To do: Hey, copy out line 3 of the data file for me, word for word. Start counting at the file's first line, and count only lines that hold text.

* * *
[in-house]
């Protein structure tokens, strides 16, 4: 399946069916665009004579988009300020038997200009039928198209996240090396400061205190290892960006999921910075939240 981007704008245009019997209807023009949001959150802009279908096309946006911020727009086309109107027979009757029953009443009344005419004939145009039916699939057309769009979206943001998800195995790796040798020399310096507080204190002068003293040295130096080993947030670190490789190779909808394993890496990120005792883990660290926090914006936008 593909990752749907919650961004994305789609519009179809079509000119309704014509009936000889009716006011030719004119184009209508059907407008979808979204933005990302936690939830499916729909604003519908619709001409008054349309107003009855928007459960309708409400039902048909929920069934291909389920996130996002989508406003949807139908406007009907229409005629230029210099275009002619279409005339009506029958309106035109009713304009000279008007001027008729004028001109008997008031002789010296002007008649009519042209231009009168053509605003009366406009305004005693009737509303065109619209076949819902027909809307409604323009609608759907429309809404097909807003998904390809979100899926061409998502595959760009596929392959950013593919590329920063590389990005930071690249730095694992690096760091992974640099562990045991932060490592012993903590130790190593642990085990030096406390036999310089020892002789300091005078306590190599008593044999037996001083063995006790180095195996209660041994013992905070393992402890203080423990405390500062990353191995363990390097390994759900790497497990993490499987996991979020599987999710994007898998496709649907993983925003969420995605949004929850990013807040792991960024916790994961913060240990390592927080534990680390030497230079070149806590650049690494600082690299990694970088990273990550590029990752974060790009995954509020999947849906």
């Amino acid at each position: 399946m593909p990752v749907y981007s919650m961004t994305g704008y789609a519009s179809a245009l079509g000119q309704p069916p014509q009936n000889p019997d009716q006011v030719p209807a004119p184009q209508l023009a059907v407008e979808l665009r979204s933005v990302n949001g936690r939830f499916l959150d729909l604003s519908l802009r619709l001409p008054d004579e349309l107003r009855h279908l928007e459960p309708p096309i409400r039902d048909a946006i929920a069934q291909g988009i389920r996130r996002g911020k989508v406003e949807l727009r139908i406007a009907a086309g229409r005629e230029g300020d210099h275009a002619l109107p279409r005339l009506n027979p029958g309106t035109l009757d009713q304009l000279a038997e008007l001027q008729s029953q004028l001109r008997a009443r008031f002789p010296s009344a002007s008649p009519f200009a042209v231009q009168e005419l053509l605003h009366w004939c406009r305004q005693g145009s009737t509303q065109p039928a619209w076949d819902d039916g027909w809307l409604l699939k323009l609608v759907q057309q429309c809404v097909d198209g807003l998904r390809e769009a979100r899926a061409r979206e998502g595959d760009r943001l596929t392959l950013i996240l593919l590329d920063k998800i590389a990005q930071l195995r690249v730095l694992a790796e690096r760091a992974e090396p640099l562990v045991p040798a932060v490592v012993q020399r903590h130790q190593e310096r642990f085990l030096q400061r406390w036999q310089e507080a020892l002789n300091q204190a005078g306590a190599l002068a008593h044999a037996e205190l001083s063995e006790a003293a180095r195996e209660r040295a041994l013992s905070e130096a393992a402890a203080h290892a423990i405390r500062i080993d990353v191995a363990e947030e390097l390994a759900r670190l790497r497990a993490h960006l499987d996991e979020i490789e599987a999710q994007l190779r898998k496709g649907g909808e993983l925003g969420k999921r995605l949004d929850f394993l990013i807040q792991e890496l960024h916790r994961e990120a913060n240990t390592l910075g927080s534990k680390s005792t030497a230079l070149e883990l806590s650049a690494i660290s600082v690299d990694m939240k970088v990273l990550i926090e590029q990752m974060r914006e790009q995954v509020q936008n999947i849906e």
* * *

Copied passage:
């Amino acid at each position: 399946m593909p990752v749907y981007s919650m961004t994305g704008y789609a519009s179809a245009l079509g000119q309704p069916p014509q009936n000889p019997d009716q006011v030719p209807a004119p184009q209508l023009a059907v407008e979808l665009r979204s933005v990302n949001g936690r939830f499916l959150d729909l604003s519908l802009r619709l001409p008054d004579e349309l107003r009855h279908l928007e459960p309708p096309i409400r039902d048909a946006i929920a069934q291909g988009i389920r996130r996002g911020k989508v406003e949807l727009r139908i406007a009907a086309g229409r005629e230029g300020d210099h275009a002619l109107p279409r005339l009506n027979p029958g309106t035109l009757d009713q304009l000279a038997e008007l001027q008729s029953q004028l001109r008997a009443r008031f002789p010296s009344a002007s008649p009519f200009a042209v231009q009168e005419l053509l605003h009366w004939c406009r305004q005693g145009s009737t509303q065109p039928a619209w076949d819902d039916g027909w809307l409604l699939k323009l609608v759907q057309q429309c809404v097909d198209g807003l998904r390809e769009a979100r899926a061409r979206e998502g595959d760009r943001l596929t392959l950013i996240l593919l590329d920063k998800i590389a990005q930071l195995r690249v730095l694992a790796e690096r760091a992974e090396p640099l562990v045991p040798a932060v490592v012993q020399r903590h130790q190593e310096r642990f085990l030096q400061r406390w036999q310089e507080a020892l002789n300091q204190a005078g306590a190599l002068a008593h044999a037996e205190l001083s063995e006790a003293a180095r195996e209660r040295a041994l013992s905070e130096a393992a402890a203080h290892a423990i405390r500062i080993d990353v191995a363990e947030e390097l390994a759900r670190l790497r497990a993490h960006l499987d996991e979020i490789e599987a999710q994007l190779r898998k496709g649907g909808e993983l925003g969420k999921r995605l949004d929850f394993l990013i807040q792991e890496l960024h916790r994961e990120a913060n240990t390592l910075g927080s534990k680390s005792t030497a230079l070149e883990l806590s650049a690494i660290s600082v690299d990694m939240k970088v990273l990550i926090e590029q990752m974060r914006e790009q995954v509020q936008n999947i849906e």